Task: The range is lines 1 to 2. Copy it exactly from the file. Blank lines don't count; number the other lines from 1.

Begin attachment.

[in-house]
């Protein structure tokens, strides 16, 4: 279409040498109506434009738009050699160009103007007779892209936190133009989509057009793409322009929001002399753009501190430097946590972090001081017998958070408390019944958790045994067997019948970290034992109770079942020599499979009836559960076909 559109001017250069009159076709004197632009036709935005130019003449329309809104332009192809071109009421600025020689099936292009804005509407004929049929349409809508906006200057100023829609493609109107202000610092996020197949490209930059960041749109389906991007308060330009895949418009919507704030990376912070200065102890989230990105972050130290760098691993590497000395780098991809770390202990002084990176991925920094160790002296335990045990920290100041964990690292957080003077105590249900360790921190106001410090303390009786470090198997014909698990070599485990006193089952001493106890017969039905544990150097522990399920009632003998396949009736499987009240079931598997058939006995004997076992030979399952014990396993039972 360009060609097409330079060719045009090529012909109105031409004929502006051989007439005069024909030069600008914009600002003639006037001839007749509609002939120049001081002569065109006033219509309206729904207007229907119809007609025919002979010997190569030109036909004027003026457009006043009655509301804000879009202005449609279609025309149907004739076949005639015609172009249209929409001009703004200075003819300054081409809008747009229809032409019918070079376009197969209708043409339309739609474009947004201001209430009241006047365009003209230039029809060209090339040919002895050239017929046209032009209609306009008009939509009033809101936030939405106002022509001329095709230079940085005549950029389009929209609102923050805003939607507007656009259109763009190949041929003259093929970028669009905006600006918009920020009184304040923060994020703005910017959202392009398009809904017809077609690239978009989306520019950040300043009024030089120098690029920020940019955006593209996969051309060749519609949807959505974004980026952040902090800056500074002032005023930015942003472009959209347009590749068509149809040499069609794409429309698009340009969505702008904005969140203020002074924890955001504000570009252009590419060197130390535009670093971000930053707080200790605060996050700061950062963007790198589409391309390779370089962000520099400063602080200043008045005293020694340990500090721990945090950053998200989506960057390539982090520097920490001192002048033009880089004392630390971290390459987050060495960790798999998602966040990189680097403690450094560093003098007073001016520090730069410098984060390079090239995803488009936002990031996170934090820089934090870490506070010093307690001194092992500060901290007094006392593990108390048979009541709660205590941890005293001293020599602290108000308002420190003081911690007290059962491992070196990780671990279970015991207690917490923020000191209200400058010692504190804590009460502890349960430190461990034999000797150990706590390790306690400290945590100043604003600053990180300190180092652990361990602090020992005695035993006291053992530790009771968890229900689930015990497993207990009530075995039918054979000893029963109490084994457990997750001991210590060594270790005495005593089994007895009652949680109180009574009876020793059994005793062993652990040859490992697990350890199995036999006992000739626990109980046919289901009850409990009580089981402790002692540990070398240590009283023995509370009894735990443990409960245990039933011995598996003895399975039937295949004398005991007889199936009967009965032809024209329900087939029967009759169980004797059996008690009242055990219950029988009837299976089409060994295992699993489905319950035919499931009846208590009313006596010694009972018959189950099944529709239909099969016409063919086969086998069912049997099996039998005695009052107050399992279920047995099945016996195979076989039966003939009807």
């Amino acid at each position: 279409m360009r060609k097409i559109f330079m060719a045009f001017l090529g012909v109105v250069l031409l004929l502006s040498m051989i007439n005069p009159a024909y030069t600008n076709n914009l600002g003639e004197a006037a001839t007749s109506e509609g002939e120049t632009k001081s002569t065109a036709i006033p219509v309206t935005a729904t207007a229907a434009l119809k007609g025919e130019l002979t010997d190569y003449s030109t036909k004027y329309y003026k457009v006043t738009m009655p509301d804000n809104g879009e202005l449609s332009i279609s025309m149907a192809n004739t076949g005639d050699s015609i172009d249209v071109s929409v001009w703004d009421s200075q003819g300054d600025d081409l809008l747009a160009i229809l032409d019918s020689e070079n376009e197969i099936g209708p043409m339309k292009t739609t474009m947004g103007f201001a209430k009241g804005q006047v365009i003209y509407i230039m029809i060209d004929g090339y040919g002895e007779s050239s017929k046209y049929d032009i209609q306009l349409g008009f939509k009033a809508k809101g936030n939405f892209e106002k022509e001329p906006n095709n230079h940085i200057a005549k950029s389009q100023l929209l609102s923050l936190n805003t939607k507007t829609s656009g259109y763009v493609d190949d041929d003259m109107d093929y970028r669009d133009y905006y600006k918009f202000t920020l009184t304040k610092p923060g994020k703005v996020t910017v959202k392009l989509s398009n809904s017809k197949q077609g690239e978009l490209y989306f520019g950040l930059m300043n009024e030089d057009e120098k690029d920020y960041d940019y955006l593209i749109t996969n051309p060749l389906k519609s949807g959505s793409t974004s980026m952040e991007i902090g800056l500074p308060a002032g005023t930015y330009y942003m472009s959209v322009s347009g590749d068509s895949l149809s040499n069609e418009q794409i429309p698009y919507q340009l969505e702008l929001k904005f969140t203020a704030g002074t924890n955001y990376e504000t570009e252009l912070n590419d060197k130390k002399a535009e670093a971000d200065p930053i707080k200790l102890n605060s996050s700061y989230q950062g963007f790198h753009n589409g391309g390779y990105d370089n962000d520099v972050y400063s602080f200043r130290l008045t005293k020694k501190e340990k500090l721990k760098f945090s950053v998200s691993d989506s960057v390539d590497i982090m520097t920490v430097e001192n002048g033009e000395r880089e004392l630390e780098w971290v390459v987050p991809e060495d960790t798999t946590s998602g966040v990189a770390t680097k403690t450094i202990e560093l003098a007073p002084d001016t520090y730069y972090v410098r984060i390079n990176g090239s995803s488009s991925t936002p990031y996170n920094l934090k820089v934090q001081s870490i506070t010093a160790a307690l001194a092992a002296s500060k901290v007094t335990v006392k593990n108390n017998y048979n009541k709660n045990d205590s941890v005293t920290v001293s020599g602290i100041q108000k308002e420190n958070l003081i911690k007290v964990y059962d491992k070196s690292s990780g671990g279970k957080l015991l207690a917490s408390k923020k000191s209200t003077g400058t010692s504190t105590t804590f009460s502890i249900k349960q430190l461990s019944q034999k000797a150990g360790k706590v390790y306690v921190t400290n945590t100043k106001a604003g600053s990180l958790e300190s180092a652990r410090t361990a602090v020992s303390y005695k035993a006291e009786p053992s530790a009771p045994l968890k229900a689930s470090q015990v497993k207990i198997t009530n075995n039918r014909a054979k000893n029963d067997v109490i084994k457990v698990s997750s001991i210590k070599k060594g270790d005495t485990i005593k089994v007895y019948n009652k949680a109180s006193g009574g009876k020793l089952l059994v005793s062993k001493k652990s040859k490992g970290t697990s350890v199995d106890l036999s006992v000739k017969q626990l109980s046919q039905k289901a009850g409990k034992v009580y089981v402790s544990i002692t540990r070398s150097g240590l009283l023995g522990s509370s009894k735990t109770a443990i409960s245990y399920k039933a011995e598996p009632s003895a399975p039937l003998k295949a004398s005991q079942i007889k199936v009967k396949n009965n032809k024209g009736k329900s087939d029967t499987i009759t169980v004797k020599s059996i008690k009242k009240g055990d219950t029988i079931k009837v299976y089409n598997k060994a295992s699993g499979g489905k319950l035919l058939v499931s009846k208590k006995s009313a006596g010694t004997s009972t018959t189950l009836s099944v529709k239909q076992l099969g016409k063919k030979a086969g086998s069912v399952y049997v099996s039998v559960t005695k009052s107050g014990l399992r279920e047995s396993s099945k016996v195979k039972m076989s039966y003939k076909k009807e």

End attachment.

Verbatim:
[in-house]
């Protein structure tokens, strides 16, 4: 279409040498109506434009738009050699160009103007007779892209936190133009989509057009793409322009929001002399753009501190430097946590972090001081017998958070408390019944958790045994067997019948970290034992109770079942020599499979009836559960076909 559109001017250069009159076709004197632009036709935005130019003449329309809104332009192809071109009421600025020689099936292009804005509407004929049929349409809508906006200057100023829609493609109107202000610092996020197949490209930059960041749109389906991007308060330009895949418009919507704030990376912070200065102890989230990105972050130290760098691993590497000395780098991809770390202990002084990176991925920094160790002296335990045990920290100041964990690292957080003077105590249900360790921190106001410090303390009786470090198997014909698990070599485990006193089952001493106890017969039905544990150097522990399920009632003998396949009736499987009240079931598997058939006995004997076992030979399952014990396993039972 360009060609097409330079060719045009090529012909109105031409004929502006051989007439005069024909030069600008914009600002003639006037001839007749509609002939120049001081002569065109006033219509309206729904207007229907119809007609025919002979010997190569030109036909004027003026457009006043009655509301804000879009202005449609279609025309149907004739076949005639015609172009249209929409001009703004200075003819300054081409809008747009229809032409019918070079376009197969209708043409339309739609474009947004201001209430009241006047365009003209230039029809060209090339040919002895050239017929046209032009209609306009008009939509009033809101936030939405106002022509001329095709230079940085005549950029389009929209609102923050805003939607507007656009259109763009190949041929003259093929970028669009905006600006918009920020009184304040923060994020703005910017959202392009398009809904017809077609690239978009989306520019950040300043009024030089120098690029920020940019955006593209996969051309060749519609949807959505974004980026952040902090800056500074002032005023930015942003472009959209347009590749068509149809040499069609794409429309698009340009969505702008904005969140203020002074924890955001504000570009252009590419060197130390535009670093971000930053707080200790605060996050700061950062963007790198589409391309390779370089962000520099400063602080200043008045005293020694340990500090721990945090950053998200989506960057390539982090520097920490001192002048033009880089004392630390971290390459987050060495960790798999998602966040990189680097403690450094560093003098007073001016520090730069410098984060390079090239995803488009936002990031996170934090820089934090870490506070010093307690001194092992500060901290007094006392593990108390048979009541709660205590941890005293001293020599602290108000308002420190003081911690007290059962491992070196990780671990279970015991207690917490923020000191209200400058010692504190804590009460502890349960430190461990034999000797150990706590390790306690400290945590100043604003600053990180300190180092652990361990602090020992005695035993006291053992530790009771968890229900689930015990497993207990009530075995039918054979000893029963109490084994457990997750001991210590060594270790005495005593089994007895009652949680109180009574009876020793059994005793062993652990040859490992697990350890199995036999006992000739626990109980046919289901009850409990009580089981402790002692540990070398240590009283023995509370009894735990443990409960245990039933011995598996003895399975039937295949004398005991007889199936009967009965032809024209329900087939029967009759169980004797059996008690009242055990219950029988009837299976089409060994295992699993489905319950035919499931009846208590009313006596010694009972018959189950099944529709239909099969016409063919086969086998069912049997099996039998005695009052107050399992279920047995099945016996195979076989039966003939009807």